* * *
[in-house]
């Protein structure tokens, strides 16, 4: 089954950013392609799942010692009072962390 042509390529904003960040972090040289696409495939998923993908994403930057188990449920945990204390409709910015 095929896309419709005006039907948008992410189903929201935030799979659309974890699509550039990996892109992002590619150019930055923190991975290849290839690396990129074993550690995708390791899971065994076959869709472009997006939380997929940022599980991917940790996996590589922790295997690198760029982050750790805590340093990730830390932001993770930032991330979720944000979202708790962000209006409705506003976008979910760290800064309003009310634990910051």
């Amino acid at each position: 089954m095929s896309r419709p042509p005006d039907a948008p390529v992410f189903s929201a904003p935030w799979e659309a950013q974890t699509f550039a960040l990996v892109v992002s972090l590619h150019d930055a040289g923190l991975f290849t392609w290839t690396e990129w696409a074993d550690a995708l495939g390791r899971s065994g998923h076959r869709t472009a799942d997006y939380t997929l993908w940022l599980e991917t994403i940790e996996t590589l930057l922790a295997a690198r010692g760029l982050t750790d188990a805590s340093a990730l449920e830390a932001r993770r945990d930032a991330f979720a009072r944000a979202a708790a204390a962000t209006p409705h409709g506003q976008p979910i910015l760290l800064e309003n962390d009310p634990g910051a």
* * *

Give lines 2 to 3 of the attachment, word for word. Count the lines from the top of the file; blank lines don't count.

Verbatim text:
């Protein structure tokens, strides 16, 4: 089954950013392609799942010692009072962390 042509390529904003960040972090040289696409495939998923993908994403930057188990449920945990204390409709910015 095929896309419709005006039907948008992410189903929201935030799979659309974890699509550039990996892109992002590619150019930055923190991975290849290839690396990129074993550690995708390791899971065994076959869709472009997006939380997929940022599980991917940790996996590589922790295997690198760029982050750790805590340093990730830390932001993770930032991330979720944000979202708790962000209006409705506003976008979910760290800064309003009310634990910051």
């Amino acid at each position: 089954m095929s896309r419709p042509p005006d039907a948008p390529v992410f189903s929201a904003p935030w799979e659309a950013q974890t699509f550039a960040l990996v892109v992002s972090l590619h150019d930055a040289g923190l991975f290849t392609w290839t690396e990129w696409a074993d550690a995708l495939g390791r899971s065994g998923h076959r869709t472009a799942d997006y939380t997929l993908w940022l599980e991917t994403i940790e996996t590589l930057l922790a295997a690198r010692g760029l982050t750790d188990a805590s340093a990730l449920e830390a932001r993770r945990d930032a991330f979720a009072r944000a979202a708790a204390a962000t209006p409705h409709g506003q976008p979910i910015l760290l800064e309003n962390d009310p634990g910051a």